Adobe may have used Sorenson Squeeze to encode their videos- I will have to look at the movie. I don't know how Sorenson Squeeze compares to divX, but it seems like divX is better since it is the most commonly used to encode movies. At lower bitrates (for material not as long to be delivered over the web) sorenson squeeze might be better than divX- I haven't really tried it myself. You can get close to Sorenson Squeeze quality yourself with Quicktime Pro (cheap download). I think the codec that comes with QT Pro will encode in sorenson using constant bit rate instead of variable bit rate which gives higher quality. I'm not sure about that.
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Old October 11th, 2003, 09:46 PM   #5
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Ok I looked at their movie and they used the MPEG4 video codec for Quicktime. I believe that they used Quicktime Pro (cheap download) to do it. MPEG4 video is not as good as sorenson.

Their video was very bad in some spots if you know what to look for. Look closely at the spinning thing 9 seconds in. It has a distinct JPEG look- at the edges of the text there's "mosquito noise". 44 seconds in you can clearly see blockiness (you can see a whole bunch of squares).

The rest of the video looks pretty good because:
A- the resolution is low
B- the footage was well lit
C- There's lots of talking head footage. This kind of footage is low motion and easyy to encode. When there's high motion or things like flames in the background then encoding gets a lot harder. There also aren't lines which cause mosquito noise (think about how JPEGs handle CG-text).
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Old October 12th, 2003, 01:00 AM   #6
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Thanks Glenn,

I too had noticed some of the minor faults you describe, but did not have a term (name) for them. I wasn't sure if it was due to my system or actual flaws in the video. (I have a homebrew P4 2.53 Ghz and a ATI Radeon 9600 video card.) Computer video usually looks great.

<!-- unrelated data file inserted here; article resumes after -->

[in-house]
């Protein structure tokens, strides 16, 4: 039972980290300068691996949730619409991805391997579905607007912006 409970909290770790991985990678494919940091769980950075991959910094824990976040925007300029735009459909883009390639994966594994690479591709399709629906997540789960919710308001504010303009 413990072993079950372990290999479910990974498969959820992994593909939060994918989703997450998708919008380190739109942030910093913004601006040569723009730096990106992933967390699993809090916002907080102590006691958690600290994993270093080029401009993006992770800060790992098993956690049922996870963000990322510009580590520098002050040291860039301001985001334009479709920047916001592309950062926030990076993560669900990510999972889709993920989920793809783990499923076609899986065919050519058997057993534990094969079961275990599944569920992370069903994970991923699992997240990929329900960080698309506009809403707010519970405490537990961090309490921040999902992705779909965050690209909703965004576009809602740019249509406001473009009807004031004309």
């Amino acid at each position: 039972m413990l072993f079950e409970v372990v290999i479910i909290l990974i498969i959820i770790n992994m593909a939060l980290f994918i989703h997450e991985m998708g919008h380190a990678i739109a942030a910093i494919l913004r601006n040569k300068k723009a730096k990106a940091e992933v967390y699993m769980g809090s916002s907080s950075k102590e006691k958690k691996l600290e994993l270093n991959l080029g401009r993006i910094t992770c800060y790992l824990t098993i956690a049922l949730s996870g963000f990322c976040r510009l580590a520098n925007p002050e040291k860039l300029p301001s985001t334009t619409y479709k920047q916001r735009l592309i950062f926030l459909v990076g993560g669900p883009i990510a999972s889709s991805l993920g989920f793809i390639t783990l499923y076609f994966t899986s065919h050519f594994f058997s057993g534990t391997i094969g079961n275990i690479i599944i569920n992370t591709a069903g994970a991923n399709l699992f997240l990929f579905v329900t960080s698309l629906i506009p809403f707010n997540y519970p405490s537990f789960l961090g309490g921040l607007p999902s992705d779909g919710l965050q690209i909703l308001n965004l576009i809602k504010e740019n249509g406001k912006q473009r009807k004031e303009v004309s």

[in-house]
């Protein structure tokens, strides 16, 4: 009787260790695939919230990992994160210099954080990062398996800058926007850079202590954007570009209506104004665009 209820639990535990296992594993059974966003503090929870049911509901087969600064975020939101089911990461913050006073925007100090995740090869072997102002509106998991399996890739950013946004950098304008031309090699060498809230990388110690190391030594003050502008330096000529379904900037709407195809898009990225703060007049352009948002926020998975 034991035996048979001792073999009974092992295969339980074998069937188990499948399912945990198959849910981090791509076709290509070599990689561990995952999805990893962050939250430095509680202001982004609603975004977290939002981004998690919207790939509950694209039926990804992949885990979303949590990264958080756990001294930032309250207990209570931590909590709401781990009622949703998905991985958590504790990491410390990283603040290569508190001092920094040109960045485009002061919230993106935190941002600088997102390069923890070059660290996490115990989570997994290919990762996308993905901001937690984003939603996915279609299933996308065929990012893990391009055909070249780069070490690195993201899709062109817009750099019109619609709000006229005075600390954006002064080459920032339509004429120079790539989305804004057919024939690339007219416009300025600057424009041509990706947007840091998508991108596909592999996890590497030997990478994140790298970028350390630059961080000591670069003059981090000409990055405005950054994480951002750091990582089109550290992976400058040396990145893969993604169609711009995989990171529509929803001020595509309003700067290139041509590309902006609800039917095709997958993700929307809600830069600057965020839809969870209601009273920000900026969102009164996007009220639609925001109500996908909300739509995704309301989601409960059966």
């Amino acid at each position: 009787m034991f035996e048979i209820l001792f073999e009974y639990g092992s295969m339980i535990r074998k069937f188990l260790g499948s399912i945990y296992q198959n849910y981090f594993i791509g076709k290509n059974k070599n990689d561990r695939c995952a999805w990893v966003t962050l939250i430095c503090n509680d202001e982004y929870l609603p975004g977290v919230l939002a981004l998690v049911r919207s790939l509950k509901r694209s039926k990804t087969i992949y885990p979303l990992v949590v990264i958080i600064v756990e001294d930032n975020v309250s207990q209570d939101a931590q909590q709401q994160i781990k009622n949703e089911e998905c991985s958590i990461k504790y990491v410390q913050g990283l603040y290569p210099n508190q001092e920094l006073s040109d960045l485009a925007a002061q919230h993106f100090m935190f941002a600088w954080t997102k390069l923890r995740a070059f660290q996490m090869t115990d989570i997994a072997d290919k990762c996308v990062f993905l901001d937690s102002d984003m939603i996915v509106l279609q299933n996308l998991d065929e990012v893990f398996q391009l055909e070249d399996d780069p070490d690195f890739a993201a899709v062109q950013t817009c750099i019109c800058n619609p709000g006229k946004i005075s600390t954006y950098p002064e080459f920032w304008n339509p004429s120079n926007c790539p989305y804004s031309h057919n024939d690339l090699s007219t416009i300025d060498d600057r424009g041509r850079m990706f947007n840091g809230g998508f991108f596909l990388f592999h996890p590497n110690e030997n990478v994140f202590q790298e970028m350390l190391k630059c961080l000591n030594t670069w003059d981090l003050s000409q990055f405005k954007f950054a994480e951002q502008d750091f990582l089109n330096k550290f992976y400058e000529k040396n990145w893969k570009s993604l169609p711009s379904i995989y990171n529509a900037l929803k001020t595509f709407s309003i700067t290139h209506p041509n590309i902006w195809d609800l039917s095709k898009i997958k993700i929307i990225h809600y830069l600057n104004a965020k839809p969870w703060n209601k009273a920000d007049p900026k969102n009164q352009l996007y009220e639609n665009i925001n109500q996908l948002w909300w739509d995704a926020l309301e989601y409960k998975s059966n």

I was most concerned was if what I saw was an achieveable goal for what I intend to do. That being training videos (talking heads) and on-site mechanical room and control system operation education.

My output will be to DVD or VCD and probably some web intranet distribution. Mostly video training handouts to our engineers and contractors.

I want it to be as first class as possible without the expense of a full blown hired professional production. I have been on the customer side of those when I worked for Lennox Industries, so I know what they cost. I want to do this project in-house on a controlled budget.

Most of the current threads here seem to be deal with movie making rather than industrtial video so I wondered if the Adobe clips were truely an achievable look on a limited budget. The fact they are Adobe makes no difference to me. I would like to do work that looked that good whatever the NLE. The fancy renders and spinning logos would not be a part of it.

You seem indicate this quality certainly is achievable at the lower end prosumer hardware level. That's what I wanted to know. Thanks!

Regards, Dan Kautz
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Old October 12th, 2003, 01:40 AM   #7
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Well, you still need good writing, editing, lighting, sound, and narration. The Adobe video looks great partly because they have good lighting.